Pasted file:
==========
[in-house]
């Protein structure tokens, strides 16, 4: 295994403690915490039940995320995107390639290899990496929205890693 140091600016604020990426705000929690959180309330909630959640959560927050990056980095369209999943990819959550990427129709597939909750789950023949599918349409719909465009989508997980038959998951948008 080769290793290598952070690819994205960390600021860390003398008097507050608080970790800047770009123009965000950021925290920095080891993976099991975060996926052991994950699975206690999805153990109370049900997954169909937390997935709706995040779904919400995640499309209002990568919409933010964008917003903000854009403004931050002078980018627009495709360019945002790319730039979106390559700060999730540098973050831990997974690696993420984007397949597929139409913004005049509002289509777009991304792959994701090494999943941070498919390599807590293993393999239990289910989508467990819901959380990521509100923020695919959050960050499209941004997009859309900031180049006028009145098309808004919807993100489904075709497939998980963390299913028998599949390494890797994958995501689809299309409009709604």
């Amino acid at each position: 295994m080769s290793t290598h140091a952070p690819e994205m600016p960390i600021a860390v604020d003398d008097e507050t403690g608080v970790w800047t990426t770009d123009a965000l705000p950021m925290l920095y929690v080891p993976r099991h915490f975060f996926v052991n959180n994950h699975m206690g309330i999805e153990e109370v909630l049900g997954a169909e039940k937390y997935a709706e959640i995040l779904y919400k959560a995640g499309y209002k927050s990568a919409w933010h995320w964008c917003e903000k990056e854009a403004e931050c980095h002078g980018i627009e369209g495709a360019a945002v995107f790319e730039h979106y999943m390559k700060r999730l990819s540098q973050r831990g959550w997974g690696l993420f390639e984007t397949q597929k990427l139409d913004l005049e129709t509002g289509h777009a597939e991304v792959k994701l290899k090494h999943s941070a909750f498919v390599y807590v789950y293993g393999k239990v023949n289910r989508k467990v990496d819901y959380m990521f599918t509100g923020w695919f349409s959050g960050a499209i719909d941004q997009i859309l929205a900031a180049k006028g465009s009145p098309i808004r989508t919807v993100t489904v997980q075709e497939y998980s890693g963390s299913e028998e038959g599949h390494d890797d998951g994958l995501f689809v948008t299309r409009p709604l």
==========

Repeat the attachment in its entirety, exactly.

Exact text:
[in-house]
């Protein structure tokens, strides 16, 4: 295994403690915490039940995320995107390639290899990496929205890693 140091600016604020990426705000929690959180309330909630959640959560927050990056980095369209999943990819959550990427129709597939909750789950023949599918349409719909465009989508997980038959998951948008 080769290793290598952070690819994205960390600021860390003398008097507050608080970790800047770009123009965000950021925290920095080891993976099991975060996926052991994950699975206690999805153990109370049900997954169909937390997935709706995040779904919400995640499309209002990568919409933010964008917003903000854009403004931050002078980018627009495709360019945002790319730039979106390559700060999730540098973050831990997974690696993420984007397949597929139409913004005049509002289509777009991304792959994701090494999943941070498919390599807590293993393999239990289910989508467990819901959380990521509100923020695919959050960050499209941004997009859309900031180049006028009145098309808004919807993100489904075709497939998980963390299913028998599949390494890797994958995501689809299309409009709604």
């Amino acid at each position: 295994m080769s290793t290598h140091a952070p690819e994205m600016p960390i600021a860390v604020d003398d008097e507050t403690g608080v970790w800047t990426t770009d123009a965000l705000p950021m925290l920095y929690v080891p993976r099991h915490f975060f996926v052991n959180n994950h699975m206690g309330i999805e153990e109370v909630l049900g997954a169909e039940k937390y997935a709706e959640i995040l779904y919400k959560a995640g499309y209002k927050s990568a919409w933010h995320w964008c917003e903000k990056e854009a403004e931050c980095h002078g980018i627009e369209g495709a360019a945002v995107f790319e730039h979106y999943m390559k700060r999730l990819s540098q973050r831990g959550w997974g690696l993420f390639e984007t397949q597929k990427l139409d913004l005049e129709t509002g289509h777009a597939e991304v792959k994701l290899k090494h999943s941070a909750f498919v390599y807590v789950y293993g393999k239990v023949n289910r989508k467990v990496d819901y959380m990521f599918t509100g923020w695919f349409s959050g960050a499209i719909d941004q997009i859309l929205a900031a180049k006028g465009s009145p098309i808004r989508t919807v993100t489904v997980q075709e497939y998980s890693g963390s299913e028998e038959g599949h390494d890797d998951g994958l995501f689809v948008t299309r409009p709604l």